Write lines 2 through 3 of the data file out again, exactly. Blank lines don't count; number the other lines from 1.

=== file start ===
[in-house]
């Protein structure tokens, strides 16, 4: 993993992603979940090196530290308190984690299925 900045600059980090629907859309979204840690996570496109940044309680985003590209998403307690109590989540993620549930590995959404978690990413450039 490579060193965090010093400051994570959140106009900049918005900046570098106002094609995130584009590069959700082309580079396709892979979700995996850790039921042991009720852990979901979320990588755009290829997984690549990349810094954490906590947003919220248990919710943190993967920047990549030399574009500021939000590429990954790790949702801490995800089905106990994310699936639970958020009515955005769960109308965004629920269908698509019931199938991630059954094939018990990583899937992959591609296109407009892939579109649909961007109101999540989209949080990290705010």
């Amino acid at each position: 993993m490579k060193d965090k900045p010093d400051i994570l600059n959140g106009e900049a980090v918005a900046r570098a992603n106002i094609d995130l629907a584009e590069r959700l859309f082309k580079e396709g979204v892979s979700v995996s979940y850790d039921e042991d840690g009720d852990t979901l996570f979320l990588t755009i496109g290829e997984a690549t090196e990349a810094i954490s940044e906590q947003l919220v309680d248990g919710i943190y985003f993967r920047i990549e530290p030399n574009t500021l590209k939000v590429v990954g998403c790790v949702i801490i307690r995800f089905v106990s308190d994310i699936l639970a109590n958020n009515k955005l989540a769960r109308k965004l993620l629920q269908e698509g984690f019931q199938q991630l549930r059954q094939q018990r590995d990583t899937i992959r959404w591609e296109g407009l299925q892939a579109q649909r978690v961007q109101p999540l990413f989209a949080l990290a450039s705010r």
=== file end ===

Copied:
């Protein structure tokens, strides 16, 4: 993993992603979940090196530290308190984690299925 900045600059980090629907859309979204840690996570496109940044309680985003590209998403307690109590989540993620549930590995959404978690990413450039 490579060193965090010093400051994570959140106009900049918005900046570098106002094609995130584009590069959700082309580079396709892979979700995996850790039921042991009720852990979901979320990588755009290829997984690549990349810094954490906590947003919220248990919710943190993967920047990549030399574009500021939000590429990954790790949702801490995800089905106990994310699936639970958020009515955005769960109308965004629920269908698509019931199938991630059954094939018990990583899937992959591609296109407009892939579109649909961007109101999540989209949080990290705010």
């Amino acid at each position: 993993m490579k060193d965090k900045p010093d400051i994570l600059n959140g106009e900049a980090v918005a900046r570098a992603n106002i094609d995130l629907a584009e590069r959700l859309f082309k580079e396709g979204v892979s979700v995996s979940y850790d039921e042991d840690g009720d852990t979901l996570f979320l990588t755009i496109g290829e997984a690549t090196e990349a810094i954490s940044e906590q947003l919220v309680d248990g919710i943190y985003f993967r920047i990549e530290p030399n574009t500021l590209k939000v590429v990954g998403c790790v949702i801490i307690r995800f089905v106990s308190d994310i699936l639970a109590n958020n009515k955005l989540a769960r109308k965004l993620l629920q269908e698509g984690f019931q199938q991630l549930r059954q094939q018990r590995d990583t899937i992959r959404w591609e296109g407009l299925q892939a579109q649909r978690v961007q109101p999540l990413f989209a949080l990290a450039s705010r």